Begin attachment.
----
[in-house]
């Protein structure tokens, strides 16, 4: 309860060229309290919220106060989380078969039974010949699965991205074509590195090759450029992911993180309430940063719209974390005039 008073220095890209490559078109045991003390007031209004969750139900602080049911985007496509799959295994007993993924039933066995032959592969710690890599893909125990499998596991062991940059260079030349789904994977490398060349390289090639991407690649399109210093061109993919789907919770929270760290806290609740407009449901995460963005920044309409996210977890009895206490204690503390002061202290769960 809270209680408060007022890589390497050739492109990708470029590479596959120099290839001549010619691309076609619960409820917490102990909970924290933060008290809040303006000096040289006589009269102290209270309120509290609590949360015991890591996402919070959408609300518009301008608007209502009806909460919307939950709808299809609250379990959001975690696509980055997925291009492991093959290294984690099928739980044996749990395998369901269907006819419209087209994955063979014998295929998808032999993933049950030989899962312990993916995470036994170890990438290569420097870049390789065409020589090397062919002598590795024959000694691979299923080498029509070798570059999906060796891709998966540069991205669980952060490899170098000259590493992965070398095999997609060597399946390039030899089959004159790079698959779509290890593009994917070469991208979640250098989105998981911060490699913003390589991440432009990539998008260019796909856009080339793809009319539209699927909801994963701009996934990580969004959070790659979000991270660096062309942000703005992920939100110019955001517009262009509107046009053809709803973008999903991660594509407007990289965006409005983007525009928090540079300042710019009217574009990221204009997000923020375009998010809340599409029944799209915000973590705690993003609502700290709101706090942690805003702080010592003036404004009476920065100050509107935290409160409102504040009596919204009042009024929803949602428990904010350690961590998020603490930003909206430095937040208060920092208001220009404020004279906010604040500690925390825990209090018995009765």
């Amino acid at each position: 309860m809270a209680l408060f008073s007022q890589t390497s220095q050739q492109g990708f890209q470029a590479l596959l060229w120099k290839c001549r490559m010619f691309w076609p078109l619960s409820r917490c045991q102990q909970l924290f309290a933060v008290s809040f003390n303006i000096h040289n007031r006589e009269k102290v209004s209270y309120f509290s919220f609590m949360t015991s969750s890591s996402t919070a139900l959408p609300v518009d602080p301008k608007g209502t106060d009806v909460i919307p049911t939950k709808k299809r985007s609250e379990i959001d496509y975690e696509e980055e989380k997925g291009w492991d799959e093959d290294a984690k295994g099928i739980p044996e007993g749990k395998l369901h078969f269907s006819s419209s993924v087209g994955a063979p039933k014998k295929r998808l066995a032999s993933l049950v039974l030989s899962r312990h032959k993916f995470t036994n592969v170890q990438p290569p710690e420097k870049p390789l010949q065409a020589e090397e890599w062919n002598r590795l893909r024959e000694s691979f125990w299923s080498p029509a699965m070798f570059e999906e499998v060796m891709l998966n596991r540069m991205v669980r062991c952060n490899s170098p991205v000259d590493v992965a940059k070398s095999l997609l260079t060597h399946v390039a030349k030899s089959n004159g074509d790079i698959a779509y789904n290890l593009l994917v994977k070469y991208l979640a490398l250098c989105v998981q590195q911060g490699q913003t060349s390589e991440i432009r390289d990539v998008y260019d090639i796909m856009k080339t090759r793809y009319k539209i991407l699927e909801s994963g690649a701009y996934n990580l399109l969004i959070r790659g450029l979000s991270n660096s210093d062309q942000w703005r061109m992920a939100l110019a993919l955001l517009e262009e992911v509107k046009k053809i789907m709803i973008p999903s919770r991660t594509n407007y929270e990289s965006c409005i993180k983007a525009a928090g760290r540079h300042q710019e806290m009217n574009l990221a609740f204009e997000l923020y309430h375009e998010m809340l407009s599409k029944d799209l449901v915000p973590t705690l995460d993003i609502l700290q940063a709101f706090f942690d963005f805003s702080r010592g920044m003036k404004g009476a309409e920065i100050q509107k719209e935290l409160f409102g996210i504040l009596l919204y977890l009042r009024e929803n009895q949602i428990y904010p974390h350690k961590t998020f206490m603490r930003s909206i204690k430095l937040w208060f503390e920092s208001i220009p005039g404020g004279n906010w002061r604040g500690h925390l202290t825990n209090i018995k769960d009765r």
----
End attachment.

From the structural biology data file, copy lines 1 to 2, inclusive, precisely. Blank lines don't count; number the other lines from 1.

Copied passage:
[in-house]
């Protein structure tokens, strides 16, 4: 309860060229309290919220106060989380078969039974010949699965991205074509590195090759450029992911993180309430940063719209974390005039 008073220095890209490559078109045991003390007031209004969750139900602080049911985007496509799959295994007993993924039933066995032959592969710690890599893909125990499998596991062991940059260079030349789904994977490398060349390289090639991407690649399109210093061109993919789907919770929270760290806290609740407009449901995460963005920044309409996210977890009895206490204690503390002061202290769960 809270209680408060007022890589390497050739492109990708470029590479596959120099290839001549010619691309076609619960409820917490102990909970924290933060008290809040303006000096040289006589009269102290209270309120509290609590949360015991890591996402919070959408609300518009301008608007209502009806909460919307939950709808299809609250379990959001975690696509980055997925291009492991093959290294984690099928739980044996749990395998369901269907006819419209087209994955063979014998295929998808032999993933049950030989899962312990993916995470036994170890990438290569420097870049390789065409020589090397062919002598590795024959000694691979299923080498029509070798570059999906060796891709998966540069991205669980952060490899170098000259590493992965070398095999997609060597399946390039030899089959004159790079698959779509290890593009994917070469991208979640250098989105998981911060490699913003390589991440432009990539998008260019796909856009080339793809009319539209699927909801994963701009996934990580969004959070790659979000991270660096062309942000703005992920939100110019955001517009262009509107046009053809709803973008999903991660594509407007990289965006409005983007525009928090540079300042710019009217574009990221204009997000923020375009998010809340599409029944799209915000973590705690993003609502700290709101706090942690805003702080010592003036404004009476920065100050509107935290409160409102504040009596919204009042009024929803949602428990904010350690961590998020603490930003909206430095937040208060920092208001220009404020004279906010604040500690925390825990209090018995009765």